I was flooded with impressions as we drove into the old city of Gaza. The first was, unexpectedly, that it looked nothing like India. Given the severe poverty, even humanitarian crisis, that Gaza as a whole is experiencing, I had expected the obvious and wrenching poverty that I had seen in some Indian cities or many other Third World countries, for that matter—collapsing infrastructure, rickety shacks, a surfeit of beggars, children in rags, adults sleeping on the sidewalks.

At least in this part of the city and others that I saw later in the day, none of that was visible. Instead, I saw hordes of children going to school, university students walking in and out of the gates of the two universities—both the children and the university students reasonably dressed. I observed morning shoppers buying vegetables and fruits from stands, shopkeepers opening their shops, and people walking purposefully to wherever they were going for the start of the day. There were cranes and construction workers everywhere, with lots of uncompleted buildings being worked on. A garbage truck, with a UN sign on it, was making its rounds.

I saw almost no signs of authority on the streets. No police. No guns. No moral police. One person commented to me that in 2009 Hamas was omnipresent, with lots of moral policing on the streets. Since then, such surveillance has fallen off, but people have learned to be self-policing in their behavior in public, he said, just to be safe and not harassed.

There was the occasional bombed out building, from the 2014 War. One had the entire top of the building, several stories, simply blown off. But other than those, most buildings were in decent shape, and some apartment buildings were downright nice. There were definitely some junkers on the road, but most of the cars looked like late-model varieties. Some of the side streets were pocked and broken up; the main thoroughfares, though, were in good shape. There were almost no traffic lights, and traffic was a bit chaotic. I must add again that I was in Gaza City (both the old and new parts of the city) only and did not go to some of the outer areas and refugee camps where the bombing in the 2014 war was the heaviest and where, I understand, destruction was massive.

People were certainly not in rags. Men were mostly in chino-type pants and button-down shirts. With very few exceptions, women were covered with the hijab and burka. Perhaps 10-20 percent of them were in black with their faces totally covered. Incidentally, this sort of veiling was not a traditional practice in Palestinian society; it is very much a product of the “new fundamentalism.”

On Israel and Hamas

The fascinating people I met during the day actually related to Israel in what I considered a very interesting fashion. In conversation after conversation, there was a kind of by-the-way acknowledgment of the destructiveness of Israel’s policies and, for sure, a general hatred for Israel. But what was striking was how everyone quickly went on from those sorts of almost off-handed comments to criticize how the Hamas government or the people themselves are also responsible for the state of affairs. There was no obsessing about Israel, which I found interesting. Indeed, there might even be a general acceptance of Israel in terms of realizing that Israel will long be part of their future.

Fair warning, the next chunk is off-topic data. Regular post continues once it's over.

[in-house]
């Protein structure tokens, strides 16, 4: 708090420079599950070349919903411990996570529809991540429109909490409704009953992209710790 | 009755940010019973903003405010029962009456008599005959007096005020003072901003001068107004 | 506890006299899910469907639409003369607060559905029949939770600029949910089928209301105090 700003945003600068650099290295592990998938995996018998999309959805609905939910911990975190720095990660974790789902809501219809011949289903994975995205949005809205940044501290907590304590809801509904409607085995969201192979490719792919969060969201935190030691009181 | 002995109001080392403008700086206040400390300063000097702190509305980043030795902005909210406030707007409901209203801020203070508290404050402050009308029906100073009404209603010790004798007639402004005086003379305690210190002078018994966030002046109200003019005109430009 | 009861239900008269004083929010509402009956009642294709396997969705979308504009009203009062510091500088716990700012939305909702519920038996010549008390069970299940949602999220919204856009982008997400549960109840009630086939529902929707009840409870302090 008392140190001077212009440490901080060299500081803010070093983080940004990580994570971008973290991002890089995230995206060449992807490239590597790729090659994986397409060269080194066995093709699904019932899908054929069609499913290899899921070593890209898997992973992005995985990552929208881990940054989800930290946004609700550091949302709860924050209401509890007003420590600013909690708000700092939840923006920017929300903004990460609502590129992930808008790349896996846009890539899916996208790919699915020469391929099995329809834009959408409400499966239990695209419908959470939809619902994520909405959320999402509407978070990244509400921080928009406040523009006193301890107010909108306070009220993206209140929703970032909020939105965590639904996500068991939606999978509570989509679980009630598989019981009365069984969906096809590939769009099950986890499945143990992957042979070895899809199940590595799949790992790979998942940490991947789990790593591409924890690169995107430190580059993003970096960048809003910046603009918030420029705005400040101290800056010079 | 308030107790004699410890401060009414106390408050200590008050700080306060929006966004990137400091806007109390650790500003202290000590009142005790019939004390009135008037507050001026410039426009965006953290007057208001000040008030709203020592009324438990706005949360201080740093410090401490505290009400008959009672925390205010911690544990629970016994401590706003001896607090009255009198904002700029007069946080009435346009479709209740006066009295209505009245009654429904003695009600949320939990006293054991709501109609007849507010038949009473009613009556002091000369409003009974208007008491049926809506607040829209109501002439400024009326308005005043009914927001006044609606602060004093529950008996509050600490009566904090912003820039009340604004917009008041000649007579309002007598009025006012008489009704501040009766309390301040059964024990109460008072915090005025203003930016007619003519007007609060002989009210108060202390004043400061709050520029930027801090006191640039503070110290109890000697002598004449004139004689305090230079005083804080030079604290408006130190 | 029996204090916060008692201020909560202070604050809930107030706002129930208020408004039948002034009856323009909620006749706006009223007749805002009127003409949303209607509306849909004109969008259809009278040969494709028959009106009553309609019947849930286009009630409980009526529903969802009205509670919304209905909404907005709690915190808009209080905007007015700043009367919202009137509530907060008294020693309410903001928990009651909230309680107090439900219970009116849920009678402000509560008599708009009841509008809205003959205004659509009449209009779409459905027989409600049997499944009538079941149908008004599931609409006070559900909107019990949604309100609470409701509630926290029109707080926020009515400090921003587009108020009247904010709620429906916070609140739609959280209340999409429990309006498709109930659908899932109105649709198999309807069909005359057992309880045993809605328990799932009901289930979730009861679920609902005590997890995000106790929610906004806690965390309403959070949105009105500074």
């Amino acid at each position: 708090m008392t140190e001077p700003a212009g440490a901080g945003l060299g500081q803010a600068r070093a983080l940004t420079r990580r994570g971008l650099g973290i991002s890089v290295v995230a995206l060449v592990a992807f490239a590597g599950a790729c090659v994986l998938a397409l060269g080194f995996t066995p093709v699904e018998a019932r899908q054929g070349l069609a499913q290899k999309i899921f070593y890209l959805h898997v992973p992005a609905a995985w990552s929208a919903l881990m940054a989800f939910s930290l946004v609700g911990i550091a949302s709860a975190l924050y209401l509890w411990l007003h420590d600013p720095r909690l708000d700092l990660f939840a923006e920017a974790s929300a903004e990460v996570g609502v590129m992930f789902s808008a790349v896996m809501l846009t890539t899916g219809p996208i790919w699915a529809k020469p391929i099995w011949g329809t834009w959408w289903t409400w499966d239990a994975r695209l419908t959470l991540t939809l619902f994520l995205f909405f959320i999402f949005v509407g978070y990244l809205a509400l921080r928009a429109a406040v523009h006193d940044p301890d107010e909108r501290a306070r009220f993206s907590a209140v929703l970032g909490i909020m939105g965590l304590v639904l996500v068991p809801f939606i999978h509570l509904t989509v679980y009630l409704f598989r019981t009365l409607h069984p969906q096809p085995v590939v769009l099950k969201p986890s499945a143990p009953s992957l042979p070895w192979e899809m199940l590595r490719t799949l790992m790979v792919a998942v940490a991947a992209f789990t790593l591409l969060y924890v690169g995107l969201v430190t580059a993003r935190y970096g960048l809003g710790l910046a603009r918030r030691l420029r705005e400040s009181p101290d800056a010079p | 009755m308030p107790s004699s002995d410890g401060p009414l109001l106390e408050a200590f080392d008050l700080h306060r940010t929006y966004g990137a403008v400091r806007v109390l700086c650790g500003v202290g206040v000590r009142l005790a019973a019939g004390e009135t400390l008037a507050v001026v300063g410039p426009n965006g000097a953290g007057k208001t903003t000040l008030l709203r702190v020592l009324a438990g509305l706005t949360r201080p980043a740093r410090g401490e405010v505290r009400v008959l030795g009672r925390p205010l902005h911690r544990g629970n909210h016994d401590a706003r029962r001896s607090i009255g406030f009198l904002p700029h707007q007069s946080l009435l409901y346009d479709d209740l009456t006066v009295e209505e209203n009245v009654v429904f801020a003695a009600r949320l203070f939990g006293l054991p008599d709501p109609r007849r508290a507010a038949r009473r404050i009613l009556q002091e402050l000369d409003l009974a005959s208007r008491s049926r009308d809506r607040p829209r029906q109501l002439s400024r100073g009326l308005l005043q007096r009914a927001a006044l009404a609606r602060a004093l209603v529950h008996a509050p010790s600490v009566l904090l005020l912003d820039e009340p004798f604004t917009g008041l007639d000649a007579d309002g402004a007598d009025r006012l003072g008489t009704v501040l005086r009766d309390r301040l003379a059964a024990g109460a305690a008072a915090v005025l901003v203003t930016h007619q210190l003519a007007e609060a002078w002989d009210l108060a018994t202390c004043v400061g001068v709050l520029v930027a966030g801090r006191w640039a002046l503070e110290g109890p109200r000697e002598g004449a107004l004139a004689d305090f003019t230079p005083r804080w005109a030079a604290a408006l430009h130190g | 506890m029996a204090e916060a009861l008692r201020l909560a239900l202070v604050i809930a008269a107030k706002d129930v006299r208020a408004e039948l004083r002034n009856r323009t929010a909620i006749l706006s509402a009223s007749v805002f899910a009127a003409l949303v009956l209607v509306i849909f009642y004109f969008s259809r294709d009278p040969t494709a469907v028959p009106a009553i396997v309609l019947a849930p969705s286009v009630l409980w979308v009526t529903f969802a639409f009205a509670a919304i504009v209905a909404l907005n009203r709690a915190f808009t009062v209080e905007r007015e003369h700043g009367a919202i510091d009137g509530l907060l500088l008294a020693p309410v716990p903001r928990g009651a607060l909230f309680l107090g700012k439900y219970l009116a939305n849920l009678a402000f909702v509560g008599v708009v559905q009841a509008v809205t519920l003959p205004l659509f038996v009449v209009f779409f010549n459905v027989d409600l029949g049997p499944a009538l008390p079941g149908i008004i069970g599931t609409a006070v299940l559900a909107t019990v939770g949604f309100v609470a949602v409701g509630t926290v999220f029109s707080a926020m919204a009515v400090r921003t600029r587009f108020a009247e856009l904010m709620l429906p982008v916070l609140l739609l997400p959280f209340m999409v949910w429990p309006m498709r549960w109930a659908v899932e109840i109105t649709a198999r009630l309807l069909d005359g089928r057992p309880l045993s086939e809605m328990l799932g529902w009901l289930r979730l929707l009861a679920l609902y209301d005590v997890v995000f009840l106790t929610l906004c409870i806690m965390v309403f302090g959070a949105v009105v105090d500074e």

Two Gaza’s and a lot of mosque building by Hamas

My final meeting was with a fascinating character, Atef Abu Saif. Atef holds a Ph.D. in political science from the European University Institute in Florence, having worked with a friend of mine, Professor Phillipe Schmitter. Atef is also a novelist. He now teaches political science at Al-Azhar Gaza University and writes frequently, including for the New York Times and Slate. An open member of Fatah (although critical of the Fatah leadership), he has clashed with Hamas on a number of occasions, landing him in jail for short stints.

Atef’s main contention is that there are actually two Gazas. One is the one run by Hamas and includes its supporters. He noted, for example, that there has been a mosque-building binge, leading to a total of 879 mosques in the Strip by 2014, as compared to two public libraries. In his words, “Gaza has become one huge mosque.” The second Gaza consists of the Palestinian public in Gaza, engaged in all sorts of cultural and social activities outside Hamas’s orbit. If not quite a civil society, he intimated, there is a lot that goes on beneath the radar.

Saif lived in relative obscurity until his latest novel, A Suspended Life, was short-listed for last year’s International Prize for Arabic Literature, popularly called the Arabic Man Booker Prize. Immediately, he was thrust into the role of celebrity throughout the Arab world. Not yet translated into English, the story pushes his idea of two Gazas. The book did not go over well with Hamas authorities in Gaza and, at one point, he was seized traveling to the award ceremony. The entire scene was photographed while he was holding a copy of the book. The picture spread virally throughout the Arab world, and since that time he has not been bothered by the authorities.

Online:   Six hours in Gaza: a first-person account by Jackson School Professor Joel Migdal

Photo by Il Naso precario